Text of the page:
05 April 2015, Lagos – Electricity consumers have urged power distribution companies to comply with the 50 per cent slash in power tariff announced last month by Nigerian Electricity Regulatory Commission.
The customers, who spoke under the aegis of the Electricity Consumers Association of Nigeria, warned that any attempt to increase the tarrif would be resisted.
Although NERC had explained that the tariff cut was only for industrial and commercial customers and not residential consumers, the association said it was a welcome relief for the affected groups.
The President, ECAN, Mr. James Chijioke, told our correspondent that Discos should not kick against the tariff cut, stressing that they would recoup their investments over time if they provided adequate services to their respective customers.
Power distribution companies had kicked against the reduction in tariff as soon as it was announced by the regulator.
Three operators from the South-West, South-East and North-Central had told our correspondent that the cut was going to “severely drag many Discos backward.”
When asked if ECAN considered the impact which the slash would have on the operations of Discos, Chijioke, who is a legal practitioner, said, “Well, it is a private sector-driven economy and anyone that you slash his profit will definitely complain. But what we are looking at is that in the long run, the Discos will be able to recover their investments. Nigeria is a country of about 170 million people.
“Also, part of the problem we have is that consumers have been complaining that they are paying the Discos for services not rendered. We have channelled those complaints to the regulator. Now, if you look at those services that are not rendered but are paid for, you will find there is no way the Discos cannot recover their investments over time. So, they have to comply with the cut in tariff and we urge them to.”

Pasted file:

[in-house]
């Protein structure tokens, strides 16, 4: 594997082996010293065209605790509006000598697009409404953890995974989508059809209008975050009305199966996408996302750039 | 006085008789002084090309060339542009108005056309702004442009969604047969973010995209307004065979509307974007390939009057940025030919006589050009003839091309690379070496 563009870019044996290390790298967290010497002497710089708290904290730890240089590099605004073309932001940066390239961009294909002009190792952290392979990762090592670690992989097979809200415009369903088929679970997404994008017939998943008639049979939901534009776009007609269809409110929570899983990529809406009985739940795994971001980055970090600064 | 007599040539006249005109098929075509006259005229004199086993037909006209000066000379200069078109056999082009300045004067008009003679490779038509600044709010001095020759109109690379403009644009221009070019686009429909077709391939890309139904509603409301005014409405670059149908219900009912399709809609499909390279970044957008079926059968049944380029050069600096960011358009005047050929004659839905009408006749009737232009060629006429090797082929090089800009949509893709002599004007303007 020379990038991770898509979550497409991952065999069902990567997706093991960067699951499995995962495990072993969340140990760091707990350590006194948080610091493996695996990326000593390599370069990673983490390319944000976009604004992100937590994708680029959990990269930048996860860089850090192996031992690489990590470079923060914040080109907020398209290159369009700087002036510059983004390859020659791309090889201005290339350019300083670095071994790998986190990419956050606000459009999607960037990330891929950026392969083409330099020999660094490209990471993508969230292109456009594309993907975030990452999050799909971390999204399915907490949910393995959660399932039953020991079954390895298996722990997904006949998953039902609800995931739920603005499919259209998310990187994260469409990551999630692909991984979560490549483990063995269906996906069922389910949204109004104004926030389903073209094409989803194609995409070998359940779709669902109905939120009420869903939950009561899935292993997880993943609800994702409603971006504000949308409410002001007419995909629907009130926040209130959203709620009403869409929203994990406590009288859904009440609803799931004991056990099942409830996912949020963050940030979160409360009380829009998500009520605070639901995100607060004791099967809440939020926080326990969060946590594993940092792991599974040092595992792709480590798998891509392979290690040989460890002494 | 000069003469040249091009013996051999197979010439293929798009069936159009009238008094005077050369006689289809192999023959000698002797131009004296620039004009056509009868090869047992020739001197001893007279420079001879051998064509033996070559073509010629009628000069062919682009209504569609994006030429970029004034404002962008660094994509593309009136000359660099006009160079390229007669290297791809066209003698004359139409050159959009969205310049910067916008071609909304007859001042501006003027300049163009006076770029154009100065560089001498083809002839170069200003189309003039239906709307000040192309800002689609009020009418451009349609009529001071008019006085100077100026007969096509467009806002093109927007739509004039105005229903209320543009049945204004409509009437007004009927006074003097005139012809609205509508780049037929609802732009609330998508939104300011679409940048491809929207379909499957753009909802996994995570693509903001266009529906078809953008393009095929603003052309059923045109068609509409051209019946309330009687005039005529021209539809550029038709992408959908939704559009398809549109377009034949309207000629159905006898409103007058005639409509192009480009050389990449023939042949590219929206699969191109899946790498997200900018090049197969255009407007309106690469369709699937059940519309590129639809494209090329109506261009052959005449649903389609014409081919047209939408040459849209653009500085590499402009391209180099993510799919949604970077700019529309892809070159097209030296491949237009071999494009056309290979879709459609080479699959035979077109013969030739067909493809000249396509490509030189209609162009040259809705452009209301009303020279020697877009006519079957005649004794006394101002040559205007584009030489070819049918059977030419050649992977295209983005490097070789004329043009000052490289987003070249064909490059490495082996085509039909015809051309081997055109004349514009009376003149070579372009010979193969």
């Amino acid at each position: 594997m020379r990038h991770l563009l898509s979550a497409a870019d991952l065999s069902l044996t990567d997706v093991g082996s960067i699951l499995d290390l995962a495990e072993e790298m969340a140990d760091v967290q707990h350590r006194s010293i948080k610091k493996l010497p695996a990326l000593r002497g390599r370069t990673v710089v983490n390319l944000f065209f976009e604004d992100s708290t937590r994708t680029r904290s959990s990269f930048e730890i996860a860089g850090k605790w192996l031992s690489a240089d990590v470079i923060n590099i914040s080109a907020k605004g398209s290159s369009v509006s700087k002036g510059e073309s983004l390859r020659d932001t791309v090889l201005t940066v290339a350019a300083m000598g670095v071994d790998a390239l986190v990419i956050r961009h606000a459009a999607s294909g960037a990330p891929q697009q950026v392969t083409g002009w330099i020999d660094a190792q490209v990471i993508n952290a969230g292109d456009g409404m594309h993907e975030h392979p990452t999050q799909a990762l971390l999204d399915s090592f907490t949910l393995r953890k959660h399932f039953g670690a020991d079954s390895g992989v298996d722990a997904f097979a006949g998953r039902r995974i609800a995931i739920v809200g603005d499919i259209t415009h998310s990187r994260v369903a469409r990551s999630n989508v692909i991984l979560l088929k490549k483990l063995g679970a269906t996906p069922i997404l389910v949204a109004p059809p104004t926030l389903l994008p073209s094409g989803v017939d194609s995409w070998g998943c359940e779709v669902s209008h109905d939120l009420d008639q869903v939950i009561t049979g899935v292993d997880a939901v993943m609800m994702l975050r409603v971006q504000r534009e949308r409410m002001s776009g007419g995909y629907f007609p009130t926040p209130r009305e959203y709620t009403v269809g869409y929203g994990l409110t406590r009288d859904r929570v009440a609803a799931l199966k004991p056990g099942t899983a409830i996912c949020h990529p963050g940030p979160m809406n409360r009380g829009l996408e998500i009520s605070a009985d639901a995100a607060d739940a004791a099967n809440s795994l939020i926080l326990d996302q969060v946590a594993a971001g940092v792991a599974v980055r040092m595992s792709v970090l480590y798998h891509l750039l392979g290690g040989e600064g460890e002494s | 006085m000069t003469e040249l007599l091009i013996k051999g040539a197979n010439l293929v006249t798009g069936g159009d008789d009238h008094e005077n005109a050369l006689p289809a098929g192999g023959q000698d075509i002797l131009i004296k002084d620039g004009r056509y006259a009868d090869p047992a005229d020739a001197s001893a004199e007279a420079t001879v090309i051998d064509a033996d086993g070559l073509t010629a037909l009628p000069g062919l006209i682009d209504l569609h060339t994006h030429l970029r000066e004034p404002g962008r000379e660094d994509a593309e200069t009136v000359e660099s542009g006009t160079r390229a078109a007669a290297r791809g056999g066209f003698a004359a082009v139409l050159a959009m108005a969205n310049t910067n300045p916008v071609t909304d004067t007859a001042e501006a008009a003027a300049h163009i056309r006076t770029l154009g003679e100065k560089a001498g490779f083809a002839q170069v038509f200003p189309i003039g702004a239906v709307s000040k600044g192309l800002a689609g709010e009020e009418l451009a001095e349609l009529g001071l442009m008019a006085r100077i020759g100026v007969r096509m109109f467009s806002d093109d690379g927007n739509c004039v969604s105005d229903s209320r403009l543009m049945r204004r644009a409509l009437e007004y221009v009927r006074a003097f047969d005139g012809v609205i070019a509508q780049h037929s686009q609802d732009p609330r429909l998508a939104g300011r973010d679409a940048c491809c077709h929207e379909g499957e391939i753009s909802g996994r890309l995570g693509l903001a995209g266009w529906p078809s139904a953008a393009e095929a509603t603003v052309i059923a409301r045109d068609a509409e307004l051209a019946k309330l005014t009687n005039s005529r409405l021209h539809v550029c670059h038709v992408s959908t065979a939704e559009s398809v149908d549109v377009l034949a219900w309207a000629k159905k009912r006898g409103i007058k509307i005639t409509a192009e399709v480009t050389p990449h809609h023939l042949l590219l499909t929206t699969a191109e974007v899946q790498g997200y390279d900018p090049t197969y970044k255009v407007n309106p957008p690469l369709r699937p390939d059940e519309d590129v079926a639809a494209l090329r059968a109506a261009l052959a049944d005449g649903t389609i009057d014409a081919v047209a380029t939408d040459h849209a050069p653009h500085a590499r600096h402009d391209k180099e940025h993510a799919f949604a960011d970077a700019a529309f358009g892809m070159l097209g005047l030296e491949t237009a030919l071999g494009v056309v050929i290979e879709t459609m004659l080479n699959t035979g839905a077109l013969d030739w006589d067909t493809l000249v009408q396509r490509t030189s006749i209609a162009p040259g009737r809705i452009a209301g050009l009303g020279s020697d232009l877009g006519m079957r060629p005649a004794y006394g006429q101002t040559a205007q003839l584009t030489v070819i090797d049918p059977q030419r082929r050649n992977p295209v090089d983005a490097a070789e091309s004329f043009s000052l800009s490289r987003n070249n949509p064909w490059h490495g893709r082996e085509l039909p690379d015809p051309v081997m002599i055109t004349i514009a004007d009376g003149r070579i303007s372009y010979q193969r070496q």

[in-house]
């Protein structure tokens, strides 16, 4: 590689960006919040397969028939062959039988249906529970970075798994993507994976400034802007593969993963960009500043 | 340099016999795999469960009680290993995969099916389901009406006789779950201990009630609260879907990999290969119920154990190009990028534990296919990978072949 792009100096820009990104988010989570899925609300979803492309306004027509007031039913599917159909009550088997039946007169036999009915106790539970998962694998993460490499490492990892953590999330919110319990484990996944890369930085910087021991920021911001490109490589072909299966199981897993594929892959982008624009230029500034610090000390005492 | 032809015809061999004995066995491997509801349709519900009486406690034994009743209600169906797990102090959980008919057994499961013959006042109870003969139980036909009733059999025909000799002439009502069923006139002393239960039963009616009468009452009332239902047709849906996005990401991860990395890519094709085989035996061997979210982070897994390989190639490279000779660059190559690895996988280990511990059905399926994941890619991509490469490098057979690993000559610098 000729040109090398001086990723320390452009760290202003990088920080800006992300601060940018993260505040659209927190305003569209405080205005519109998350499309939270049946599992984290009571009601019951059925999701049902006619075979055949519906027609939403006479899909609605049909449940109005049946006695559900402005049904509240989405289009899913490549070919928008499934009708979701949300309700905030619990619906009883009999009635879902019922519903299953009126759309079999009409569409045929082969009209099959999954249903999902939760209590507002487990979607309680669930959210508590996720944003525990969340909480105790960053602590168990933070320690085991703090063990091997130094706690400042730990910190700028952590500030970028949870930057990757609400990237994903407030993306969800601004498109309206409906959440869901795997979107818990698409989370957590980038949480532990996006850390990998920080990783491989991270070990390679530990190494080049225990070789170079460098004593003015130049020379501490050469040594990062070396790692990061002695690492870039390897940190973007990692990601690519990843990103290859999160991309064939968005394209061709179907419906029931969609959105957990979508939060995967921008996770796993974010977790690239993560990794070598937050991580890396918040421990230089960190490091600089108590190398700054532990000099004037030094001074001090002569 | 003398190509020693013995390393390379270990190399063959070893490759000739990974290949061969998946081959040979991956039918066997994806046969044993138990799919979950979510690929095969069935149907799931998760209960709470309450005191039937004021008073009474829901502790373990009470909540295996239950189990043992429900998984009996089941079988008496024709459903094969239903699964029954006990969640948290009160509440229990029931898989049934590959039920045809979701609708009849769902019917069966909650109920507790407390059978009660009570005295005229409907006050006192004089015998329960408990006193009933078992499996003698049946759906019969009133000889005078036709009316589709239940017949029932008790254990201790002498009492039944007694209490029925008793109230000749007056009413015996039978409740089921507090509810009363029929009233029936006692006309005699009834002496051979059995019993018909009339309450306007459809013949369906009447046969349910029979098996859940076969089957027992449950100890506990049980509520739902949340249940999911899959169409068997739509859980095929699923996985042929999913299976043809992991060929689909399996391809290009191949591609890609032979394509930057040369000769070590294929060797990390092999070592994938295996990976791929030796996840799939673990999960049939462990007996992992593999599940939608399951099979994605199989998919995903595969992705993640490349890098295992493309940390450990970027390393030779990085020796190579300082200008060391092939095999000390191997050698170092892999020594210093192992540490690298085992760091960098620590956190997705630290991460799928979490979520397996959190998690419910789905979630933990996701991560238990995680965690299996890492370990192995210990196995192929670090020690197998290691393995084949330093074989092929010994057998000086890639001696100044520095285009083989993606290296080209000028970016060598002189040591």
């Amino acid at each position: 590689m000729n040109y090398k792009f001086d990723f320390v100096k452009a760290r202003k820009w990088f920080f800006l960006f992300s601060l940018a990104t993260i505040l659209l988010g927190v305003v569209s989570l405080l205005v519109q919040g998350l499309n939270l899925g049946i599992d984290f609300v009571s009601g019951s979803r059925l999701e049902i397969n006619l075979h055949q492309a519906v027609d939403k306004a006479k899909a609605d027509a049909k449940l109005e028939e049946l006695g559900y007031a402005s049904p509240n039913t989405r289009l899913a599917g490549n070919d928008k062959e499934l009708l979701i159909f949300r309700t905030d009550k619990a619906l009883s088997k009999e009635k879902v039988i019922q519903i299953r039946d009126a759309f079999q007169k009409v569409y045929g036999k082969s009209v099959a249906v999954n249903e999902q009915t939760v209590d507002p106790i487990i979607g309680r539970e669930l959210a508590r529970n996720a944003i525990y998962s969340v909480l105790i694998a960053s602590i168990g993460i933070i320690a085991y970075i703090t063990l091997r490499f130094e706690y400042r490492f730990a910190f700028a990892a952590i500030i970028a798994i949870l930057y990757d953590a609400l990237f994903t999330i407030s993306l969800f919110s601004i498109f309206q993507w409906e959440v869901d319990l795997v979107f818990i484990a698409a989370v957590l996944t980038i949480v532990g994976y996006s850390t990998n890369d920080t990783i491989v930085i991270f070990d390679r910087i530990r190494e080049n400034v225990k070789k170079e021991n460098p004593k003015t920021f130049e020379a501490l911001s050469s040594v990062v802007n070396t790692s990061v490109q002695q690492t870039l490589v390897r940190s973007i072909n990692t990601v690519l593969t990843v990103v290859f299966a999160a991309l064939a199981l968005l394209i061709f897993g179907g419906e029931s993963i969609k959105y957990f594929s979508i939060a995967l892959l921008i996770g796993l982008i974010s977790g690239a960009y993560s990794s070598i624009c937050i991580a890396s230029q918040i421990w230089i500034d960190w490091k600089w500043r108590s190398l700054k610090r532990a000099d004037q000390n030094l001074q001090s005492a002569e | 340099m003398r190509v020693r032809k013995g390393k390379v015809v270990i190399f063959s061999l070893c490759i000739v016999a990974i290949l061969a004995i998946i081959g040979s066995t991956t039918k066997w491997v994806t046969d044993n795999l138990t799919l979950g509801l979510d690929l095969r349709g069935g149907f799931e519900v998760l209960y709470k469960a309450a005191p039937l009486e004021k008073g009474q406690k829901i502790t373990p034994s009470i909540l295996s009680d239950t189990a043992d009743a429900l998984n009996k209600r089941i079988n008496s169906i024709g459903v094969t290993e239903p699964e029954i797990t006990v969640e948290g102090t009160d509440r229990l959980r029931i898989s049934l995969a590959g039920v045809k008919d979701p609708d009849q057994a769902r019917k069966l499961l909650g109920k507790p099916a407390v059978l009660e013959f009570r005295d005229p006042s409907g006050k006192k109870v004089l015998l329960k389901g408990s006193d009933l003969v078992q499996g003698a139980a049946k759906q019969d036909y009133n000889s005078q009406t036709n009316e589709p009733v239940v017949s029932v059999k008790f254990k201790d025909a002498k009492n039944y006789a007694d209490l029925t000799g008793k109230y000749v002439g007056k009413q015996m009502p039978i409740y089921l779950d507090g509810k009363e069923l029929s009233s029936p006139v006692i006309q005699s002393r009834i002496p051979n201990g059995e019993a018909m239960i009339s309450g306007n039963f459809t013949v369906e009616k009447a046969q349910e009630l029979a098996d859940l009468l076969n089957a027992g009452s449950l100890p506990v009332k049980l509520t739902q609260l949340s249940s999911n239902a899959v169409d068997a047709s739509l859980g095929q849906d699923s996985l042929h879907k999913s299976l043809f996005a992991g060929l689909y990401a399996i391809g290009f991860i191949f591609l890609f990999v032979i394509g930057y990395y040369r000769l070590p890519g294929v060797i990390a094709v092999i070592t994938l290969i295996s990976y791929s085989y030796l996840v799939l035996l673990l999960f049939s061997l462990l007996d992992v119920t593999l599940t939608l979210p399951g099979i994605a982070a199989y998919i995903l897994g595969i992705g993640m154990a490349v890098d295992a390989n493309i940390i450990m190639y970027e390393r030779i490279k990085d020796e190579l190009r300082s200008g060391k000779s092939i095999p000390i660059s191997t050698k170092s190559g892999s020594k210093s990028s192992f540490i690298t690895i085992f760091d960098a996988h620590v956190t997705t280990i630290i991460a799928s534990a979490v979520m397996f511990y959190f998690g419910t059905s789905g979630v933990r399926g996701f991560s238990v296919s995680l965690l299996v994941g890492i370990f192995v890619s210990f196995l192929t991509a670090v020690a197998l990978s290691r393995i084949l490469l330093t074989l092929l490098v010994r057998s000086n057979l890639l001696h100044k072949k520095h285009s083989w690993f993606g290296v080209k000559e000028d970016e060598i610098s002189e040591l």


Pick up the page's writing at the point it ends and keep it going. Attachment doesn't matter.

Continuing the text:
He also said, “If you invest, for instance, N1bn in a power plant; you don’t expect to recoup that N1bn immediately. The power generation and distribution is a business that has to do with long term in terms of returns.
“So, investors should not put heavy burden on consumers such that it will make them to be unable to pay their bills. Therefore, it is better to have a tariff that you are able to pay over time than to just impose bills to make your returns in one block and make your customers perpetual defaulters.”
Chijioke stated that the group had presented a request to NERC, asking the commission to allow room for the establishment of emergency power plants particularly in industrial areas so as to free up enough power for residential consumers.
He said, “If our requests and prayers for emergency power plants in industrial areas are granted by the regulator, you will find out that this will free the energy that will go to residential power consumers. This is because the major consumers of electricity are industries.
“So if there is an emergency power plant, which takes about six months to set up, given to an industrial area, there will be enough energy for residential consumers. And mini-power producers will be able to discuss with the heavy industries on tariff rates to be charged and possibly get power purchase agreements that will enable them to invest more.
“What we are saying is that a rural farmer cannot afford a high tariff. Since the country is talking about boosting agriculture to enhance food production, it should be noted that farmers also need electricity, but it must be affordable.”
Chijioke noted that the reduction in tariff was beyond 50 per cent in some locations and stated that the group was working hard to ensure that the cut was not reversed.
He said, “The reduction, in some areas, is even higher than 50 per cent, going by the data from NERC that we have. What we are doing is that we want the government to know that Nigerians support this reduction.”
He added that the group would oppose any attempt to reverse the tariff reduction announced by the regulatory agency.